Information from our vision, muscles, tendons, joints, and balance organs in our inner ear are all sent to the brain stem. The brain stem also gets information from other parts of the brain called the cerebellum and cerebral cortex, mostly about previous experiences that have affected our sense of balance. Our brain can control balance by using the information that is most important for a particular situation. For example, in the dark, when the information from our eyes is reduced or might not be accurate, our brain will use more information from our legs and our inner ear. If We are walking on a sandy beach during the day, the information coming from our legs and feet will be less reliable and our brain will use information from our visual and vestibular systems more.
Once your brain stem sorts out all of this information, it sends messages to the eyes and other parts of our body to move in a way that will help us keep our balance and have clear vision while you are moving.
A balance disorder is a disturbance that causes an individual to feel unsteady, giddy, woozy, or have a sensation of movement, spinning, or floating. Vertigo is the symptom of a disturbance in the equilibrium system. Disturbances in the equilibrium system are from the point situated in the ear Skull labyrinth from the balance nerve or from the central section of the balance system (in the brain). The balance system should be specifically examined using various test methods to detect the location of the failure, the extent and especially a possible therapeutic needs early so that you can adequately advise patients:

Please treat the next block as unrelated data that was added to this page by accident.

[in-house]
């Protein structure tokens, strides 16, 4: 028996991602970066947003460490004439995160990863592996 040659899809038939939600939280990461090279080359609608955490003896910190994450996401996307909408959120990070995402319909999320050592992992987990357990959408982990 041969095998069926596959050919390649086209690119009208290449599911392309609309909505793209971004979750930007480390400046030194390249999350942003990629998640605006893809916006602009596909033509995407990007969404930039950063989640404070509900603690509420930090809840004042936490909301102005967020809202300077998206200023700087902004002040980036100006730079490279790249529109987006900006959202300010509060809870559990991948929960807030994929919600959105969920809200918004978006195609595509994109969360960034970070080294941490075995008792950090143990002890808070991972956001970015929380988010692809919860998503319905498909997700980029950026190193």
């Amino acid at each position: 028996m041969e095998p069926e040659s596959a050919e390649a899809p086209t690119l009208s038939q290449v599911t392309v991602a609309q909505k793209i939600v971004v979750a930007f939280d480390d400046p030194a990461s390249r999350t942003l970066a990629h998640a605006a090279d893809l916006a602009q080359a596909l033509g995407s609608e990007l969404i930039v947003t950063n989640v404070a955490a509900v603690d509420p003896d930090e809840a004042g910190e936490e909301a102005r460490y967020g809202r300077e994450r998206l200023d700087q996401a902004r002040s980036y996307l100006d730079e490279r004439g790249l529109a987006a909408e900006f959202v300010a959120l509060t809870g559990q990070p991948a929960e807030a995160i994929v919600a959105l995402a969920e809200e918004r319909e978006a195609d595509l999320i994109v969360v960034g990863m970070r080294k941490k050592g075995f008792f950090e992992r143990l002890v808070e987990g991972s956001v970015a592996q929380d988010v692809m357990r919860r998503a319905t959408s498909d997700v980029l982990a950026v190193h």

Examination of the 6 semicircular canals and the otholithic organs (vHIT, Caloric exam., c/oVEMPs)
Examination of the Posturography (static and dynamic Posturography)
Examination of the central (neurology) part vestibular organ (occulomotoric tests, HINTS test)